September 21st is observed around the world as the International Day of Peace. Joan Gregerson is a writer, a teacher, a member of my writing group, the author of Tuning Into Inner Peace: The Surprisingly Fun Way to Transform Your Life, and a purveyor of peace in general, ramping up to September 21st with a free online course, The 29-Day Inner Peace Experience. She devotes today, Day 16, to Gratitude. I’m especially happy to have her here today because Gratitude transforms my life on a daily basis, in ways both big and small — “The good sense to be grateful” often makes the list in my Gratitude Journal, and in my opinion we can’t find our way down the path to peace without it. Please welcome Joan and her Barney Rubble feet. As she says, “The first step in making a better world is learning how to become more peaceful ourselves. Together, we can create a culture of peace!”
I Love You, My Barney Rubble feet
By Joan Gregerson
Like many people, by the time I got to the age of 40, I had decades of body critiques filed and at the ready. Look like a boy. Big nose. Droopy boobs. A spare tire. A double chin. A long torso. Thunder thighs. I didn’t think of myself as pretty or ugly, just painfully plain.
Raised Catholic, married young, and working as an engineer, being plain seemed to work in my favor. I definitely did not attract attention because of my striking beauty. And sexuality, well, it was just better all-around if no one ever brought that up. As far as my appearance, I wouldn’t say it was self-loathing, more just self-nothing, or self “meh”-ing.
So, when I started reading Louise Hay, You Can Heal Your Life, I liked it when she said you should love yourself. You should look in the mirror and say, “I love you!” and “You are beautiful!”. Hmm. Okay. I tried it. It was weird at first. I’d say, “You are beautiful”, and then I’d argue back, “No, I’m not!”, and that would go on for awhile. But over time, I got used to that.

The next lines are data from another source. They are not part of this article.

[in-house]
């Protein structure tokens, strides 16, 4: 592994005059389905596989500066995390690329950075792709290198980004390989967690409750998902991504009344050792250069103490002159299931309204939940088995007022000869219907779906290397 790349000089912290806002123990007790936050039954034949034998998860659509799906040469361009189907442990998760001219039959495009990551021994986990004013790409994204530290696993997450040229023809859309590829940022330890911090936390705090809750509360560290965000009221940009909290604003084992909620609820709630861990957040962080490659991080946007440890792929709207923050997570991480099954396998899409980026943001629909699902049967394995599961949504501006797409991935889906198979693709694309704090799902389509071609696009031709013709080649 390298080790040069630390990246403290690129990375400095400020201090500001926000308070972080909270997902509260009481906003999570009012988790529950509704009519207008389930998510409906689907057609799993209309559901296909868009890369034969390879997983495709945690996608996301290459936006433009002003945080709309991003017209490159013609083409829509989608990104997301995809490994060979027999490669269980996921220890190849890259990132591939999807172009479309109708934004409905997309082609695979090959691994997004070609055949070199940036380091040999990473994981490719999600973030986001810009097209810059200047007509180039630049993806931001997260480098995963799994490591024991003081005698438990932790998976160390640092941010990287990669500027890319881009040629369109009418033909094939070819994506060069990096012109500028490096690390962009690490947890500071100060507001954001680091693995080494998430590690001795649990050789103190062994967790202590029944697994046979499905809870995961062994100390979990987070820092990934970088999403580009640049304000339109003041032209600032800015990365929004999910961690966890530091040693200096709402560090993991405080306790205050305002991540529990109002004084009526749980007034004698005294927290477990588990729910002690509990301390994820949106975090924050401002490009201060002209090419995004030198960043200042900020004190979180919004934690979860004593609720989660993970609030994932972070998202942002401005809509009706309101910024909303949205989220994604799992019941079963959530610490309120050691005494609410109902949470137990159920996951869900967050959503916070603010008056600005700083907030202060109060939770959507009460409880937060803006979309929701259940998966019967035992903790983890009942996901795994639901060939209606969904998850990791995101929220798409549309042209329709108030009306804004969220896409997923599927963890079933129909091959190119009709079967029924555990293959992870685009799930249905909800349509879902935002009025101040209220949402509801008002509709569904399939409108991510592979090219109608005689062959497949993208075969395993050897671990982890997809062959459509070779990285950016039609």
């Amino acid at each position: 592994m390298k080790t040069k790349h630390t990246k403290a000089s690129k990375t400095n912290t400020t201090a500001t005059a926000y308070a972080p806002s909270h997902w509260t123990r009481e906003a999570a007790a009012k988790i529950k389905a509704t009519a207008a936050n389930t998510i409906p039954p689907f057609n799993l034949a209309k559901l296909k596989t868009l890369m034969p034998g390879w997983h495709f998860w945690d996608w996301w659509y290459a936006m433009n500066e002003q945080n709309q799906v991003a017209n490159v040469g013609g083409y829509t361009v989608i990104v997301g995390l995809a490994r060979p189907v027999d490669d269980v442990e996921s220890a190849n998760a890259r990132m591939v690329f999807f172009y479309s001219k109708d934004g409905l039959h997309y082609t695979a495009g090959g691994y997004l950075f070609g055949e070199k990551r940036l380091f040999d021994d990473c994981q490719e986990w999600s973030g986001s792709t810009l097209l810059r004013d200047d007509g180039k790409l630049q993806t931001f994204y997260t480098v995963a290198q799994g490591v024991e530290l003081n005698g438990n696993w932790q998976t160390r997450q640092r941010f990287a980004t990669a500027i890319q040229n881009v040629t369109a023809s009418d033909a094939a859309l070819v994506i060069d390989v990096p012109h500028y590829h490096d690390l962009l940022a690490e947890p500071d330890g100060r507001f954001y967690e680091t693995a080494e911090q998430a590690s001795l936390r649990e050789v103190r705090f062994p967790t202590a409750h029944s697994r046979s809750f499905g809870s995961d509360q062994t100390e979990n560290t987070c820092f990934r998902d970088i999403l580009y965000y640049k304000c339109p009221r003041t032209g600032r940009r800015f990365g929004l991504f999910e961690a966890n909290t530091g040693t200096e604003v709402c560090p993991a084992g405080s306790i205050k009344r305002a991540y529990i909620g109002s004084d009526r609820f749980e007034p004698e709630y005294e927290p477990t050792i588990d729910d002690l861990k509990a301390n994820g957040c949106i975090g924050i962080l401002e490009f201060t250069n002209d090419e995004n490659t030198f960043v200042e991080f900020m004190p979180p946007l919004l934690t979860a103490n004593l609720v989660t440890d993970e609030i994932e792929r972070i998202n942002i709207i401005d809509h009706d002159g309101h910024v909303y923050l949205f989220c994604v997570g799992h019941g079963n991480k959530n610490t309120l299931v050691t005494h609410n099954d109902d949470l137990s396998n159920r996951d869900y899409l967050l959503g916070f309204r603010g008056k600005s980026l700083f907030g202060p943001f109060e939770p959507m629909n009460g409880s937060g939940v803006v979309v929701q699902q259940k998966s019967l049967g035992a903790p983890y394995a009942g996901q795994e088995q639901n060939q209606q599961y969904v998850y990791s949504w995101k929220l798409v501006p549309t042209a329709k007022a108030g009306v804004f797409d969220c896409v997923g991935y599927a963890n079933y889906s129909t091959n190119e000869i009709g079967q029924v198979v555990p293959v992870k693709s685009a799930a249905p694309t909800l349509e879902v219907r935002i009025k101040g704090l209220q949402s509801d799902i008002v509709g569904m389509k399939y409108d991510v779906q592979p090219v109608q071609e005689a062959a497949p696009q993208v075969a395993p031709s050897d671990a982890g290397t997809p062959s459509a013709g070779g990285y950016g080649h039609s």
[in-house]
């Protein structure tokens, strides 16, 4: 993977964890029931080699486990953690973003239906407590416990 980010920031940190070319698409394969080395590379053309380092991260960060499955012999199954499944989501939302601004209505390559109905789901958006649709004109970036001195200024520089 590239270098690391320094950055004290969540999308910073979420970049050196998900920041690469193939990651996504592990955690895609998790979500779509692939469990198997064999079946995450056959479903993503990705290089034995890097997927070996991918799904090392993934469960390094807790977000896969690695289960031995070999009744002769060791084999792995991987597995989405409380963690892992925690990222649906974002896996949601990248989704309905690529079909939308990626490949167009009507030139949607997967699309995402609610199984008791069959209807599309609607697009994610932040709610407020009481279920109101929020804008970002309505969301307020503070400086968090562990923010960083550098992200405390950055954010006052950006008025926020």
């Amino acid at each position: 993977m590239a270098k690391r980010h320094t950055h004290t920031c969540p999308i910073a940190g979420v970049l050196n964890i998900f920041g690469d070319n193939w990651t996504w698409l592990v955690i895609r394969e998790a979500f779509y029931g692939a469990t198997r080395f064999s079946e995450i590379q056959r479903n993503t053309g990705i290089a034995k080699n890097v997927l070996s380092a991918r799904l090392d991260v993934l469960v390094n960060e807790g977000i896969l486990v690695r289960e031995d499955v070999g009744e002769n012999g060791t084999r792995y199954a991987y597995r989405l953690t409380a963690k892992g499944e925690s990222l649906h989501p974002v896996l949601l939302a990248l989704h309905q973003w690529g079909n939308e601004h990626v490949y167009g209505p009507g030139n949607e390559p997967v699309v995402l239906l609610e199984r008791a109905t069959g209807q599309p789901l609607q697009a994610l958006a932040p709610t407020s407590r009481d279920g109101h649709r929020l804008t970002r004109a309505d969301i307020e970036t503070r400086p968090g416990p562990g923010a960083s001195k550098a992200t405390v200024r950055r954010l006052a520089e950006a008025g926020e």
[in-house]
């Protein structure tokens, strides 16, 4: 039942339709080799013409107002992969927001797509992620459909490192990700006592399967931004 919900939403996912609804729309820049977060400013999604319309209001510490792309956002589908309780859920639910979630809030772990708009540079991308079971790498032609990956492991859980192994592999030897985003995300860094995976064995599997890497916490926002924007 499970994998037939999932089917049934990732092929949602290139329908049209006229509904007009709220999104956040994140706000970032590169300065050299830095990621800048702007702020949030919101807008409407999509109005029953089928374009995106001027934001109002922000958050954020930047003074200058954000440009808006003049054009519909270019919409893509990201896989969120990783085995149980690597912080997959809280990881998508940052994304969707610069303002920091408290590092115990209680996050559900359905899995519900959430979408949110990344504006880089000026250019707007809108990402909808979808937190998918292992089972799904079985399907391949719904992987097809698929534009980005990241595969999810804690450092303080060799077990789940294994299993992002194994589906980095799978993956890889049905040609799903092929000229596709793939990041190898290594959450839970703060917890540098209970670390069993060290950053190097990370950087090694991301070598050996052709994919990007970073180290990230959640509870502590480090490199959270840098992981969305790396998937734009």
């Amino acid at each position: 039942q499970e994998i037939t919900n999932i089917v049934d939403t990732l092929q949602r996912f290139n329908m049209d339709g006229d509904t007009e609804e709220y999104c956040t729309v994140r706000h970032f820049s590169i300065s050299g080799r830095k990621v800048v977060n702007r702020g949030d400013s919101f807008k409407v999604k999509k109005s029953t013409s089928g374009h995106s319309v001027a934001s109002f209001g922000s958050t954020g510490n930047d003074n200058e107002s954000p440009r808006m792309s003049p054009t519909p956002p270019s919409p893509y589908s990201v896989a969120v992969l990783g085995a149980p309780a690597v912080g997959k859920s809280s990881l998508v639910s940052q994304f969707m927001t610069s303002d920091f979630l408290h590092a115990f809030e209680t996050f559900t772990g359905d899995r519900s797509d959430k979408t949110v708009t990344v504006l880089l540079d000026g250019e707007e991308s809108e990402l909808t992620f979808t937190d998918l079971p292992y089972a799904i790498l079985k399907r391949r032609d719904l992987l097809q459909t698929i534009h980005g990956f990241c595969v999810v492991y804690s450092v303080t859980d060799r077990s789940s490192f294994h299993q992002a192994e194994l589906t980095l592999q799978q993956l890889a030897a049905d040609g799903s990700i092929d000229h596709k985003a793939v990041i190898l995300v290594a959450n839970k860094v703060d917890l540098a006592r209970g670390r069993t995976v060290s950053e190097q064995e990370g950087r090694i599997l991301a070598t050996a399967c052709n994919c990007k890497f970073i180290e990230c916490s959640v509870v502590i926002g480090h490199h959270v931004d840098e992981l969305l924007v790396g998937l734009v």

I followed Louise’ advice and with a bit of practice, I could look at in the mirror, and say, “You’re beautiful!” and smile. Guess what, I really was. I really am.
Then, I got to the part in the book where Louise Hay said that you have to be kind to your body. And tell every body part that you love it and are thankful for it. Ah, sweet. “Thank you, my body! I love you, my hands. I love you, my brain. I love you, my eyes. Thank you, my heart and my lungs! You are so useful!”
I was down with all that.
Keep going, she wrote. Appreciate all parts of your body.
“Thank you my breasts, vagina and clitoris.” (Okay, I can agree.)
“Thank you, my hips.” (Well, there’s a lot to thank!)
“Thank you, my bladder. I love you, my urethra.” (No, I don’t!!!) I love you, my colon! (Ewww, disgusting!!! Yuck!) I love you, my anus. (Noooooo!!! I definitely don’t!)
But, then I realized, what am I, crazy!? Why would I hate any part of this complex miracle that allows me to function, to live! I laughed out loud when I realized how silly I had acted for decades. I had been constantly grossed out by this elegant, sophisticated gift of my body.
Nowadays, I pretty much daily thank my colon, my sphincter, my anus and the whole gang for a job well done.
But, as things go, there’s often one more layer.
Earlier this summer, I was getting ready to go to a party and I wondered if I should forego sandals. These feet which have been nicknamed “Barney Rubble feet”, 8-double-wide blocky, with the broken toe that lilts off to the left, and a bulbous callous that juts out of the sandal. Ah man, that could actually gross someone out! Ruin my whole outfit!
But then I felt the love. Feet! You’re amazing. You’re a walking history of my life. What would I ever do without you? You are my wings. I’m proud of you. Thank you.
I love you, my Barney Rubble feet. Let’s party!
Joan Gregerson first met Michael Thomas on the same day that she told him that if he and his sister were good, they could have a snack before bedtime. She then raided the refrigerator before his parents got home, as all babysitters must do.
Now, Joan looks up to Michael because he is taller and he is everything she wants to be: prolific, funny and fabulous. Michael and Joan are two of the members of the Open Book Writing Group, who co-wrote the book Tasty Year: A Food Anthology. Unlike other writing groups who are all about critiquing, this group gets together to drink coffee, nibble appetizers and encourage each other to simply “Keep Writing.”
This blog post is part of Joan’s free eCourse The 29-Day Inner Peace Experience, with teachings based on the book, Tuning In to Inner Peace: The Surprisingly Fun Way to Transform Your Life.
For more about Joan, visit her website at http://www.PositiveEnergyWorks.com.